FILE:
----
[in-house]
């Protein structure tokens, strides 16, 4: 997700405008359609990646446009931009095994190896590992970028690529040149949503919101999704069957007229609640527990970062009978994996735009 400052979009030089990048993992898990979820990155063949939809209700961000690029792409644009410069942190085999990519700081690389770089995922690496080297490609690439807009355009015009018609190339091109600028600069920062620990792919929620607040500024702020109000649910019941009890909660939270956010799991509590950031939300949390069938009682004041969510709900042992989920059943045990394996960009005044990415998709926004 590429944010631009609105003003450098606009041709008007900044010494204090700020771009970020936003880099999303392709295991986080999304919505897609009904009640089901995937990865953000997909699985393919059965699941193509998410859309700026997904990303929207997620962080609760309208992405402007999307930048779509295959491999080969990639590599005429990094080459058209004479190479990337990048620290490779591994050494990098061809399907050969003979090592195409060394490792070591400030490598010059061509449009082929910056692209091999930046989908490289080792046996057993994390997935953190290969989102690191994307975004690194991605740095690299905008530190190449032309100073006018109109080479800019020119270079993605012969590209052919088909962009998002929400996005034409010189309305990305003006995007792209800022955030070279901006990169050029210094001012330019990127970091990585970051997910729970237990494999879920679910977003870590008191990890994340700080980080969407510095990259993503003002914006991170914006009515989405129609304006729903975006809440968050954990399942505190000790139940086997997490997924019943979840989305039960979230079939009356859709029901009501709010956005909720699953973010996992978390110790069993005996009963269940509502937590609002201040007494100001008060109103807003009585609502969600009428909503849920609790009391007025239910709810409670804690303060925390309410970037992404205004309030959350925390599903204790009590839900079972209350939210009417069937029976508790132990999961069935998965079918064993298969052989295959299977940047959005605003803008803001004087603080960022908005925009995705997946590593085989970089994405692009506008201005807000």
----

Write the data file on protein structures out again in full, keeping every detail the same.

[in-house]
């Protein structure tokens, strides 16, 4: 997700405008359609990646446009931009095994190896590992970028690529040149949503919101999704069957007229609640527990970062009978994996735009 400052979009030089990048993992898990979820990155063949939809209700961000690029792409644009410069942190085999990519700081690389770089995922690496080297490609690439807009355009015009018609190339091109600028600069920062620990792919929620607040500024702020109000649910019941009890909660939270956010799991509590950031939300949390069938009682004041969510709900042992989920059943045990394996960009005044990415998709926004 590429944010631009609105003003450098606009041709008007900044010494204090700020771009970020936003880099999303392709295991986080999304919505897609009904009640089901995937990865953000997909699985393919059965699941193509998410859309700026997904990303929207997620962080609760309208992405402007999307930048779509295959491999080969990639590599005429990094080459058209004479190479990337990048620290490779591994050494990098061809399907050969003979090592195409060394490792070591400030490598010059061509449009082929910056692209091999930046989908490289080792046996057993994390997935953190290969989102690191994307975004690194991605740095690299905008530190190449032309100073006018109109080479800019020119270079993605012969590209052919088909962009998002929400996005034409010189309305990305003006995007792209800022955030070279901006990169050029210094001012330019990127970091990585970051997910729970237990494999879920679910977003870590008191990890994340700080980080969407510095990259993503003002914006991170914006009515989405129609304006729903975006809440968050954990399942505190000790139940086997997490997924019943979840989305039960979230079939009356859709029901009501709010956005909720699953973010996992978390110790069993005996009963269940509502937590609002201040007494100001008060109103807003009585609502969600009428909503849920609790009391007025239910709810409670804690303060925390309410970037992404205004309030959350925390599903204790009590839900079972209350939210009417069937029976508790132990999961069935998965079918064993298969052989295959299977940047959005605003803008803001004087603080960022908005925009995705997946590593085989970089994405692009506008201005807000």